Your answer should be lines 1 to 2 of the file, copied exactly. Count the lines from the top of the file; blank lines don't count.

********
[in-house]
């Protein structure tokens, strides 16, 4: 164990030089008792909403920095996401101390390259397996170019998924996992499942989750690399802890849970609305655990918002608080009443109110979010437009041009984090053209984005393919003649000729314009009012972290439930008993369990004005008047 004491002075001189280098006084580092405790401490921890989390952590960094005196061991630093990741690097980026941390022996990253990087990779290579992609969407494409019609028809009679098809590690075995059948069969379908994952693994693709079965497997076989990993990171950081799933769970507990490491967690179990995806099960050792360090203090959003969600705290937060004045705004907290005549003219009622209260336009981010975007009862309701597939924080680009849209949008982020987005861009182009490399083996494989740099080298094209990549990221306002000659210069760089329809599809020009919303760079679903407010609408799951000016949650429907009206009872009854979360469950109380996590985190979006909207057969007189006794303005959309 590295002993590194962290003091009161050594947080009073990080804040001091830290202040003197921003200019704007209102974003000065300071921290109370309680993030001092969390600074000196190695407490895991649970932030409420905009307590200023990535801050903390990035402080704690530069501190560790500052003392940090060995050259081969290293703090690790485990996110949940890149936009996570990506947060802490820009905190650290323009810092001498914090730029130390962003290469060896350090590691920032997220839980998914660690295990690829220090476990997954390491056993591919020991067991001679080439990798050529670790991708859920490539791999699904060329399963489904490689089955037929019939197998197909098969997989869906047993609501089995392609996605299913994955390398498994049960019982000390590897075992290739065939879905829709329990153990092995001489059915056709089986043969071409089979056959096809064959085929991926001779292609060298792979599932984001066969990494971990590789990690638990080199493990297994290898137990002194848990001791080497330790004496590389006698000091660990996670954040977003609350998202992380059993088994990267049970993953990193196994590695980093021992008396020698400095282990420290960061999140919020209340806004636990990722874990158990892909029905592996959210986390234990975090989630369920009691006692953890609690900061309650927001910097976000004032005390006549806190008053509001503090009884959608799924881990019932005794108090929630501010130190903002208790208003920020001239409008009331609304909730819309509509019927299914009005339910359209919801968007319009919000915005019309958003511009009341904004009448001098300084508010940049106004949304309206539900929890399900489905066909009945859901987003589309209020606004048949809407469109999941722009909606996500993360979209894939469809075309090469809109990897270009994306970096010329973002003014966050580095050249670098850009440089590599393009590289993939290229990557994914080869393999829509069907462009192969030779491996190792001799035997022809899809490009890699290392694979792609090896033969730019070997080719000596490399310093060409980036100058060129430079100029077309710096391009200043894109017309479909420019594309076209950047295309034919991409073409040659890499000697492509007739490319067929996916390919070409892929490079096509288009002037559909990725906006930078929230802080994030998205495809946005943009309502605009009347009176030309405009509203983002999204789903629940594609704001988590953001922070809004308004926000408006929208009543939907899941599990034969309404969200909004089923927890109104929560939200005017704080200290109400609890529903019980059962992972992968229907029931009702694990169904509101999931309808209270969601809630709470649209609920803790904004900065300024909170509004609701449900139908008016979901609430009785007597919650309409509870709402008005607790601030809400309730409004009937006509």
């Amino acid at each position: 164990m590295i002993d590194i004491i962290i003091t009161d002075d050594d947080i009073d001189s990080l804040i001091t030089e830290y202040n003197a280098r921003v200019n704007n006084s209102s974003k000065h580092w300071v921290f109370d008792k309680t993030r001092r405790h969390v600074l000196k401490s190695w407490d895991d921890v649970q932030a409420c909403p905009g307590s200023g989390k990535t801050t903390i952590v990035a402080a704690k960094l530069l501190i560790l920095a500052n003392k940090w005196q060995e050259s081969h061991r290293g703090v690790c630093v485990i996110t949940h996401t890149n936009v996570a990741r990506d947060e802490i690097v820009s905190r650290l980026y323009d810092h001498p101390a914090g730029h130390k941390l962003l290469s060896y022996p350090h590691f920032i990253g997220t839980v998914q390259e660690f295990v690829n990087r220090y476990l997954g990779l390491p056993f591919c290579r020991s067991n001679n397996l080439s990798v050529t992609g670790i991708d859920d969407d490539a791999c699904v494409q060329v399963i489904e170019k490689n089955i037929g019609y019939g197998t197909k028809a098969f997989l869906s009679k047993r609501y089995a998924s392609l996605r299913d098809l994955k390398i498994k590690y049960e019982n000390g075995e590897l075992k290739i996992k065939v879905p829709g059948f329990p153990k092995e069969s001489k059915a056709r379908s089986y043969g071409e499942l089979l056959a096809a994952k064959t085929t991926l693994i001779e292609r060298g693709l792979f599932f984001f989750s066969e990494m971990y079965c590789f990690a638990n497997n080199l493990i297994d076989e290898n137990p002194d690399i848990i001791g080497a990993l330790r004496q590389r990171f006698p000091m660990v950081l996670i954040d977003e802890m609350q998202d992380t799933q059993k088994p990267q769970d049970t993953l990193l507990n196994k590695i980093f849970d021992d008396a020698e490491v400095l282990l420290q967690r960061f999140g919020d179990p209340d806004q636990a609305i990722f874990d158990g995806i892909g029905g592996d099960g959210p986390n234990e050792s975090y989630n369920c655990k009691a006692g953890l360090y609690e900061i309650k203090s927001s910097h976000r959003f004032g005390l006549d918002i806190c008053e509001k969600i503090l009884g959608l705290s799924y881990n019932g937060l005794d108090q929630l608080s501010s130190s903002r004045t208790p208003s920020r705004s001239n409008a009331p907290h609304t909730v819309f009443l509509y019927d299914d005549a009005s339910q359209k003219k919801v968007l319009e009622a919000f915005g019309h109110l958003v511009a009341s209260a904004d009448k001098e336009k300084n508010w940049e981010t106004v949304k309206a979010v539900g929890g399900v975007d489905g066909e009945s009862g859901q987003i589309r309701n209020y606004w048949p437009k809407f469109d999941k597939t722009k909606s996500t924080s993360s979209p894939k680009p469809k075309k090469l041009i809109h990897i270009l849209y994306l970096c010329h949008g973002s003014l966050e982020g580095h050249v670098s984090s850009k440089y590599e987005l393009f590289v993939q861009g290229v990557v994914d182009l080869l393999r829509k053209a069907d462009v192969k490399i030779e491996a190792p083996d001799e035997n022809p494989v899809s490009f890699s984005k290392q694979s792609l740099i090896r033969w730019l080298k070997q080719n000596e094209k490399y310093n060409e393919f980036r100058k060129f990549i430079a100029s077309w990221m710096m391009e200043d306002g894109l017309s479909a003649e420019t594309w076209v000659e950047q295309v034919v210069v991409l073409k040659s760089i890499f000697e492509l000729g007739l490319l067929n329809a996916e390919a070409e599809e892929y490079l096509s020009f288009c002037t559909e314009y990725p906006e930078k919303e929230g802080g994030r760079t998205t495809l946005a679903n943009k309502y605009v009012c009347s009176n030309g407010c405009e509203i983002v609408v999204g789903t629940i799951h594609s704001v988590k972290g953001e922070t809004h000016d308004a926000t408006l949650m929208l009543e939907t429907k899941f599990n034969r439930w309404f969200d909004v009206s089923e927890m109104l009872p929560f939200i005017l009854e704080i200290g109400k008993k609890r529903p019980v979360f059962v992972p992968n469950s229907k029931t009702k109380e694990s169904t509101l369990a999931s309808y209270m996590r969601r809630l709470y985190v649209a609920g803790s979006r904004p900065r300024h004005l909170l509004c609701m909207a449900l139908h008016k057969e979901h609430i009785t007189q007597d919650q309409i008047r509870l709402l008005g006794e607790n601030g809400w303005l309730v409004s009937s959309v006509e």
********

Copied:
[in-house]
């Protein structure tokens, strides 16, 4: 164990030089008792909403920095996401101390390259397996170019998924996992499942989750690399802890849970609305655990918002608080009443109110979010437009041009984090053209984005393919003649000729314009009012972290439930008993369990004005008047 004491002075001189280098006084580092405790401490921890989390952590960094005196061991630093990741690097980026941390022996990253990087990779290579992609969407494409019609028809009679098809590690075995059948069969379908994952693994693709079965497997076989990993990171950081799933769970507990490491967690179990995806099960050792360090203090959003969600705290937060004045705004907290005549003219009622209260336009981010975007009862309701597939924080680009849209949008982020987005861009182009490399083996494989740099080298094209990549990221306002000659210069760089329809599809020009919303760079679903407010609408799951000016949650429907009206009872009854979360469950109380996590985190979006909207057969007189006794303005959309 590295002993590194962290003091009161050594947080009073990080804040001091830290202040003197921003200019704007209102974003000065300071921290109370309680993030001092969390600074000196190695407490895991649970932030409420905009307590200023990535801050903390990035402080704690530069501190560790500052003392940090060995050259081969290293703090690790485990996110949940890149936009996570990506947060802490820009905190650290323009810092001498914090730029130390962003290469060896350090590691920032997220839980998914660690295990690829220090476990997954390491056993591919020991067991001679080439990798050529670790991708859920490539791999699904060329399963489904490689089955037929019939197998197909098969997989869906047993609501089995392609996605299913994955390398498994049960019982000390590897075992290739065939879905829709329990153990092995001489059915056709089986043969071409089979056959096809064959085929991926001779292609060298792979599932984001066969990494971990590789990690638990080199493990297994290898137990002194848990001791080497330790004496590389006698000091660990996670954040977003609350998202992380059993088994990267049970993953990193196994590695980093021992008396020698400095282990420290960061999140919020209340806004636990990722874990158990892909029905592996959210986390234990975090989630369920009691006692953890609690900061309650927001910097976000004032005390006549806190008053509001503090009884959608799924881990019932005794108090929630501010130190903002208790208003920020001239409008009331609304909730819309509509019927299914009005339910359209919801968007319009919000915005019309958003511009009341904004009448001098300084508010940049106004949304309206539900929890399900489905066909009945859901987003589309209020606004048949809407469109999941722009909606996500993360979209894939469809075309090469809109990897270009994306970096010329973002003014966050580095050249670098850009440089590599393009590289993939290229990557994914080869393999829509069907462009192969030779491996190792001799035997022809899809490009890699290392694979792609090896033969730019070997080719000596490399310093060409980036100058060129430079100029077309710096391009200043894109017309479909420019594309076209950047295309034919991409073409040659890499000697492509007739490319067929996916390919070409892929490079096509288009002037559909990725906006930078929230802080994030998205495809946005943009309502605009009347009176030309405009509203983002999204789903629940594609704001988590953001922070809004308004926000408006929208009543939907899941599990034969309404969200909004089923927890109104929560939200005017704080200290109400609890529903019980059962992972992968229907029931009702694990169904509101999931309808209270969601809630709470649209609920803790904004900065300024909170509004609701449900139908008016979901609430009785007597919650309409509870709402008005607790601030809400309730409004009937006509």